Wednesday, September 10, 2008

It’s a civil war situation in Pakistan: Doval

It’s a civil war situation in Pakistan: Doval
On RecordIt’s a civil war situation in Pakistan: Dovalby Rajeev Sharma
(Courtesy: Tribune India, Dec 30, 2007)

Ajit Doval, former Director, Intelligence Bureau, and currently Secretary-General, Policy Perspective Foundation, New Delhi, says that in the wake of Benazir Bhutto’s assassination, it is the last chance for Pakistan President Pervez Musharraf to succeed.Excerpts from an exclusive interview to The Sunday Tribune with India’s most decorated spy czar:

Q: What will be the impact of Benazir’s assassination on Pakistan politics?

A: The process of restoration of democracy will receive a serious setback. What Benazir referred to as forward movement through “transition” may now get into a reverse gear. Within PPP, there is no political leader of her stature who can sustain this nuanced forward movement. Nawaz Sharif has already withdrawn his PMLN from the fray. No free and fair elections can be held in an environment vitiated by militants.

The attacks on Interior Minister Sherpao on the Eid day, Nawaz Sharif’s rally and Benazir’s murder have created a situation of civil war. Their cumulative effect may be derailment of democracy manifesting in (i) a very weak government working under Islamists’ pressure; (ii) phony democracy pandering to the Army diktat; and (iii) sliding back to a totalitarian military rule.

Q: Will it affect the Indo-Pak peace process?

A: Terrorism and government’s response to it will assume added momentum. The people would like to be reassured that the government is firm on taking meaningful pro-active and preventive measures. VIP security will also receive high priority. Internal security, if not addressed resolutely, can destabilise the nation. All political parties in India subscribe to the view that democracy in Pakistan will not only bring stability in that country and the region but also make it easier for India to deal with them bilaterally and multilaterally. If democracy gets weakened in Pakistan, as appears most likely, it will be a setback to this process.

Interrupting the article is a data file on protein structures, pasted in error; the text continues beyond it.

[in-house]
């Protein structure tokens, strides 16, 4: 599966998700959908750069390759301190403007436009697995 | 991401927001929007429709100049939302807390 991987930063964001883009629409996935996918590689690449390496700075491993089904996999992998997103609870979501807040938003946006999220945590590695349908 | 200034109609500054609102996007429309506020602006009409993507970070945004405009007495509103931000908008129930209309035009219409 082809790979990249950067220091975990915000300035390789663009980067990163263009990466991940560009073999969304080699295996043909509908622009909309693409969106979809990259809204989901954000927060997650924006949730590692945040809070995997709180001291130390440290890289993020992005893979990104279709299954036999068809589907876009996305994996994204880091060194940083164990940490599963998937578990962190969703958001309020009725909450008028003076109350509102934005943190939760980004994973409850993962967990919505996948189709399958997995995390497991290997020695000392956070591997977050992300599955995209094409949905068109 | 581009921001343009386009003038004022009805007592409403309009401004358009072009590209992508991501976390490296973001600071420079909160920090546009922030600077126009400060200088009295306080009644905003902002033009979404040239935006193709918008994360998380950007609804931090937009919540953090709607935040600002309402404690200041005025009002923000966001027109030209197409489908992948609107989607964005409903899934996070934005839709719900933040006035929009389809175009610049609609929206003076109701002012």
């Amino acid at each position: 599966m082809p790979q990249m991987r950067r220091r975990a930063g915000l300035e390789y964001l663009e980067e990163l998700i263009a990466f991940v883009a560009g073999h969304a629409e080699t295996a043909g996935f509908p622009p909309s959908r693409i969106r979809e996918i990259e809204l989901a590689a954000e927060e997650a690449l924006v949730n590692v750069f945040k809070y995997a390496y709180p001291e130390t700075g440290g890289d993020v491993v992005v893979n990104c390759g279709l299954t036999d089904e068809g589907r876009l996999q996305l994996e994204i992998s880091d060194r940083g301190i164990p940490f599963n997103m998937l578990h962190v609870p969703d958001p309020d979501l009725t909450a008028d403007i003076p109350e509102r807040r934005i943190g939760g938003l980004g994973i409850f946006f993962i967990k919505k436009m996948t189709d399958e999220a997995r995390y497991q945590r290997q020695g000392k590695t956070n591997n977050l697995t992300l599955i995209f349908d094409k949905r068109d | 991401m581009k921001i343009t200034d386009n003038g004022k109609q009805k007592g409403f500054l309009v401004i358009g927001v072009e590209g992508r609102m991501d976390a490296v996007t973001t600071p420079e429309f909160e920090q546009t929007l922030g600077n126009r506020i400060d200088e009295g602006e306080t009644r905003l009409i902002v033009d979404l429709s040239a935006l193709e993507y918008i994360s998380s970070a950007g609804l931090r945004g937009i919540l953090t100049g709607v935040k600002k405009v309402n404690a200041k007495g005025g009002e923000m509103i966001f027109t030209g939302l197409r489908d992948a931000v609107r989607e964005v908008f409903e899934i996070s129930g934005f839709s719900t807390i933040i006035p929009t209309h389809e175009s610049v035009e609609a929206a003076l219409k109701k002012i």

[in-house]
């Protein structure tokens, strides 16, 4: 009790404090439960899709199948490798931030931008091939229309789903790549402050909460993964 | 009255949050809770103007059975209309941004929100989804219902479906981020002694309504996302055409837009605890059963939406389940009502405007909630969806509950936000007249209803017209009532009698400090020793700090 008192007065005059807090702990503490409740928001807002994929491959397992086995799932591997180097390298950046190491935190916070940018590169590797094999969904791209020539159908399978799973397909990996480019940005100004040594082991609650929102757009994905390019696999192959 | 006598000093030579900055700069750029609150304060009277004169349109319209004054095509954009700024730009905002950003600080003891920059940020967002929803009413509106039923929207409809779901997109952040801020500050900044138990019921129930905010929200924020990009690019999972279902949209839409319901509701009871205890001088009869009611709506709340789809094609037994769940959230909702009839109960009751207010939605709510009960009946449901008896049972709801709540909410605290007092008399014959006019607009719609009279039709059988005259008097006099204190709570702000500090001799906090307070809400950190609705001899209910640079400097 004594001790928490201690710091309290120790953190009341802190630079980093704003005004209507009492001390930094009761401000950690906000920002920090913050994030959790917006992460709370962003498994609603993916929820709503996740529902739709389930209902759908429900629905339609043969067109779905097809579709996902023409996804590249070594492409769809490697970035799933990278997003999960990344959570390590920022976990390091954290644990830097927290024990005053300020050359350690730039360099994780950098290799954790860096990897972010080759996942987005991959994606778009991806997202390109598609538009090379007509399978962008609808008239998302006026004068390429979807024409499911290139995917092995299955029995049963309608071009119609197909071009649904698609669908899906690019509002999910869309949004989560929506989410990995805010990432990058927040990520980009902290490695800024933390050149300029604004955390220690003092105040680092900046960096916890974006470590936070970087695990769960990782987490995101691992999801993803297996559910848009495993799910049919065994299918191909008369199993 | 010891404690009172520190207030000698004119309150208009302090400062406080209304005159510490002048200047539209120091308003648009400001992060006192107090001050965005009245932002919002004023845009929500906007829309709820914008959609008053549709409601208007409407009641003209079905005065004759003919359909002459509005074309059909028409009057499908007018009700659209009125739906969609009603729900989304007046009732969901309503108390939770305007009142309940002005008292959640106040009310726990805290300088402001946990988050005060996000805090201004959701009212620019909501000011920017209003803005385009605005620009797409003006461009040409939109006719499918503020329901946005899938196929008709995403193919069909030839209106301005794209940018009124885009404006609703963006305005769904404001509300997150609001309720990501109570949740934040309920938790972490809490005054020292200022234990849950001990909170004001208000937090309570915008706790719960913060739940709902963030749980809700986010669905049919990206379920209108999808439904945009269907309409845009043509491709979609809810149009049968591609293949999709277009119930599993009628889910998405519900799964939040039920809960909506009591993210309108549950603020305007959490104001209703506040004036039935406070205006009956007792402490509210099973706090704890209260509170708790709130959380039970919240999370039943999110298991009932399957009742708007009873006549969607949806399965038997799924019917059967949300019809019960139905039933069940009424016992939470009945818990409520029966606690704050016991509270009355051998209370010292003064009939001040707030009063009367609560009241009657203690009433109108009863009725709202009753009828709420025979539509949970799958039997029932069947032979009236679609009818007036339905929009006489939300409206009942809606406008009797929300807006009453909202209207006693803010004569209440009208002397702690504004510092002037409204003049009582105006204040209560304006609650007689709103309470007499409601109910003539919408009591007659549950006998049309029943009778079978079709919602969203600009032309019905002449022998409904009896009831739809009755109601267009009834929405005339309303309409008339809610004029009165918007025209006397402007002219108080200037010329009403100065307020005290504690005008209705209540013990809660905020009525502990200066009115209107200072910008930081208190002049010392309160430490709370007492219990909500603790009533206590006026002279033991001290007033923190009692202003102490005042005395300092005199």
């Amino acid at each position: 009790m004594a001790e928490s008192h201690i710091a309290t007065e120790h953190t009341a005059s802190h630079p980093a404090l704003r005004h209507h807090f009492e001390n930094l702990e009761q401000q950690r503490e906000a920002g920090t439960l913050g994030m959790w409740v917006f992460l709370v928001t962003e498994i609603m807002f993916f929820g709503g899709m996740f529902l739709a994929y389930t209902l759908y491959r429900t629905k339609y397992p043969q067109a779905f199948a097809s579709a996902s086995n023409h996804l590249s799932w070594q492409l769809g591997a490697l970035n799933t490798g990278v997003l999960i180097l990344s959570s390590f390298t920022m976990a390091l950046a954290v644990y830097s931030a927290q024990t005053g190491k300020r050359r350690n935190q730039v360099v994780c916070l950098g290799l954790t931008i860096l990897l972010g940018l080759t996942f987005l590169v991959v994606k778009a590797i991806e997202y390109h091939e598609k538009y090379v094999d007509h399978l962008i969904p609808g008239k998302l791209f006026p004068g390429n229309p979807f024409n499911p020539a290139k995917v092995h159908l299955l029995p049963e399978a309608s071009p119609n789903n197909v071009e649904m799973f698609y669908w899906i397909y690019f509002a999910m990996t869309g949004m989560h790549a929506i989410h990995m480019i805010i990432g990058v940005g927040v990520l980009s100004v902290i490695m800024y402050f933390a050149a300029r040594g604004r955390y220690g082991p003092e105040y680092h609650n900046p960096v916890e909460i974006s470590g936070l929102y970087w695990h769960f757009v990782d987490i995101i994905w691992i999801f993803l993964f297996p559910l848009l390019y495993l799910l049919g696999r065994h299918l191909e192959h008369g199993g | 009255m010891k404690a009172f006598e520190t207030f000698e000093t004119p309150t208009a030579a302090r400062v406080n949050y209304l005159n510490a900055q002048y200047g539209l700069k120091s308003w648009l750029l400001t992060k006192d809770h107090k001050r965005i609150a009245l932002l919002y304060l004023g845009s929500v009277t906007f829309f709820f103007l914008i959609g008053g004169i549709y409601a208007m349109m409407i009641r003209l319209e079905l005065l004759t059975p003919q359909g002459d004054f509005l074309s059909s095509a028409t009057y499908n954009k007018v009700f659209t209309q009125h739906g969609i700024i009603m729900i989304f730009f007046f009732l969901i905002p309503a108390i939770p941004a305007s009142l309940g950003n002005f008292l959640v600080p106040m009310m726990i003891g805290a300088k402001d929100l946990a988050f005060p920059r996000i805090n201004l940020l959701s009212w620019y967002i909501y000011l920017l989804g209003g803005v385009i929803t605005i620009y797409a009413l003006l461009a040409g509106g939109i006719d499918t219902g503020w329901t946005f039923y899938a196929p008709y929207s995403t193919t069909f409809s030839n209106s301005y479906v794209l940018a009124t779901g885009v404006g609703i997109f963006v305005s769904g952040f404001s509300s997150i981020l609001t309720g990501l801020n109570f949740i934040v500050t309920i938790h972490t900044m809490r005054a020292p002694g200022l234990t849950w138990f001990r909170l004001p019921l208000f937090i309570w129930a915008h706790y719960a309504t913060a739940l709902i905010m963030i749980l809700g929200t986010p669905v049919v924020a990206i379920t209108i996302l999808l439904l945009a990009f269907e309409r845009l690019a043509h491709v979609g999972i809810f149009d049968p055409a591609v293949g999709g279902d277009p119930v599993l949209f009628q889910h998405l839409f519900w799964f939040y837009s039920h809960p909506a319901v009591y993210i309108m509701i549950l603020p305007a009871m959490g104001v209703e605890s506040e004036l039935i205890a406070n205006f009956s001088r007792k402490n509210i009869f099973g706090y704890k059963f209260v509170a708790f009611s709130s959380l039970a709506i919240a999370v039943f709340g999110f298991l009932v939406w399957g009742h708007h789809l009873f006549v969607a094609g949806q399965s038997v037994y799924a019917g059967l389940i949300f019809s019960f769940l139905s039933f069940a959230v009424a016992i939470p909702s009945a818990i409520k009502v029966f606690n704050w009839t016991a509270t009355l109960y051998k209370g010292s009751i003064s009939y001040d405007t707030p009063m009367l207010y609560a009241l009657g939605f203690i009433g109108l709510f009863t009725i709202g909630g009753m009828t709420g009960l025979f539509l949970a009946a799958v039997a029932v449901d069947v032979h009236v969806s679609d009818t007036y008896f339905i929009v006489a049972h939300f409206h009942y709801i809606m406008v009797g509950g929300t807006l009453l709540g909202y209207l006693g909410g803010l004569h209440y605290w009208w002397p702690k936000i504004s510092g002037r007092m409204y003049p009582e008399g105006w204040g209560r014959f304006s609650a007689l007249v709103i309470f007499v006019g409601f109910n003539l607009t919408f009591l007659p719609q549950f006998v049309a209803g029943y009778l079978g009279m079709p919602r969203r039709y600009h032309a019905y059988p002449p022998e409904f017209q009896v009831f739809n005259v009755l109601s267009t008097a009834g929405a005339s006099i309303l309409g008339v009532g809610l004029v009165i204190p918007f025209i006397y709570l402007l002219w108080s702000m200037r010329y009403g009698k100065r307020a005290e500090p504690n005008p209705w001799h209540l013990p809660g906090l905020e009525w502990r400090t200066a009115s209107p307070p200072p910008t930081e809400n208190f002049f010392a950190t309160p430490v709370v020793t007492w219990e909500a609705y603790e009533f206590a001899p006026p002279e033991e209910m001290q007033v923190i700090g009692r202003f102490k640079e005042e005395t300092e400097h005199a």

Q: Is Pakistan again hurtling down the road to becoming a failed state?

A: Post World War II, internal instability has been the primary cause of failure of states. In Pakistan where most state institutions, except the Army, have weakened, this threat gets dangerously compounded. If Pakistan fails to control terrorism, sectarian violence, inter-regional conflicts and other serious law and order problems, the country may plunge into a near civil war type situation. The Army, which once commanded the people’s respect and was seen as the last bastion of national interest, has lost much of its image.

Q: Can Pakistan go ahead with the January 8 elections?

A: Musharraf, with the Army’s support, can go ahead with the electoral process, but elections will not carry much conviction unless the major parties participate in it. If major parties boycott elections, the new government won’t be able to generate the national will to fight terrorism and violence.

Q: How do you look Nawaz Sharif’s political future after the ban on him from contesting elections for life?

A: Sharif will now strive to oust Musharraf. He is aware that his party, even minus him, if voted to power, will have a short life given the President’s powers to dismiss an elected government. Moreover, the pliable judiciary will support Musharraf in any confrontation with the latter. Taking advantage of the present turmoil, he will try to polarise public opinion to demand Musharraf’s ouster. It may, however, not be an easy task.

Q: What will be the security implications of Benazir’s assassination?

A: I wish Pakistan the best. I hope that this process of liquidating political leaders stops immediately. The country’s security and intelligence agencies have the expertise, equipment and resources to provide foolproof security to the threatened political leaders and it should be done. Otherwise, it will be tragic. As for India, terrorists’ success in political assassinations will set a very bad precedent.

Q: All eyes are on Musharraf now. Can he deliver?

A: Musharraf is seriously handicapped in dealing with the present situation. However, when the primary need is to ruthlessly fight terrorism, there are not many options open. Today, no political party is in a position to give a determined fight to the jehadi forces. If he decides not to pursue the policy of calibrated response to terrorism but martial all his resources and energies to suppress terrorists of all hues, he may have a chance to succeed; and that may well be his last chance.
The writer is a former director, Intelligence Bureau.

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